Hundreds of thousands of Americans – some struggling with seemingly insurmountable debt burdens or are being hounded by the IRS after stiffing the tax man – have probably fantasized about faking their own deaths. But few understand just how easy it is to – um – execute such an ambitious, if legally precarious, plan.
That’s where purveyors of so-called ‘death kits’ come in. Few westerners are aware of its existence, but there’s actually a thriving cottage industry based in the Philippines, where investors can purchase all the tools they need to fake their own deaths for the surprisingly low price of about 350 pounds (about $500).
Of course, the scheme has several macabre elements. The process involves buying an unclaimed corpse from one of the many morgues in the Philippines where the bodies of John and Jane Does are stored.
According to the Telegraph, many customers who choose this route are desperate Wall Street bankers seeking to escape debt, and men having affairs who want to leave their families.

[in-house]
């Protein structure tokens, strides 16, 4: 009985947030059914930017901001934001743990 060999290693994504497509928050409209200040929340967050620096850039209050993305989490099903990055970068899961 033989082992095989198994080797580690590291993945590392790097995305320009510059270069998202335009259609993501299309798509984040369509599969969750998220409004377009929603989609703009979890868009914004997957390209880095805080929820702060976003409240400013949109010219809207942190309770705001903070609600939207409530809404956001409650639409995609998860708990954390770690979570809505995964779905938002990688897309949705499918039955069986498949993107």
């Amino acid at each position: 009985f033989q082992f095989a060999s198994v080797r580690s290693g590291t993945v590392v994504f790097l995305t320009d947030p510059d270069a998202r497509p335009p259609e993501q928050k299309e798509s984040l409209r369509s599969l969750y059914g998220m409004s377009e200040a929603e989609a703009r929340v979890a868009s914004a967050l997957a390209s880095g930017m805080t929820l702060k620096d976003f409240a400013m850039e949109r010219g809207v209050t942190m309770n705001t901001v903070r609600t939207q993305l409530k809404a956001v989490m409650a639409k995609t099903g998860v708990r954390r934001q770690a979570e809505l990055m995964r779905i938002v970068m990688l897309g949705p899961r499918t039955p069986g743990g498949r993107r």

This post was published at Zero Hedge on Dec 21, 2017.

What Will the Tax Bill Do to the Housing Market?

The enormity of this change has not been fully appreciated just yet.
The tax bill now becoming law will impact the housing market in a big way via four mechanisms that gut the government’s subsidies of homeownership:
Nearly doubling the standard deduction (but wait…) Lowering the cap on the mortgage interest deduction for new purchase mortgages Capping the deduction for state and local taxes at $10,000 Eliminating the deduction for interest on home-equity debt, such as HELOCs. The Big Equalizer: The New Standard Deduction
Nearly doubling the standard deduction – from $6,350 for individuals and $12,700 for married couples filing jointly in 2017 to $12,000 and $24,000 respectively in 2018 – would be a simple way of giving many Americans an instant, massive, no-hassles tax cut.
But wait: The law also eliminates the personal exemption of $4,050 allowed for each family member. A married couple will see an increase in the standard deduction of $11,300 (compared to 2017). But it will lose $8,100 in personal exemptions. This whittles down the net increase in deductions to $3,200. For couples with kids, it gets more complicated.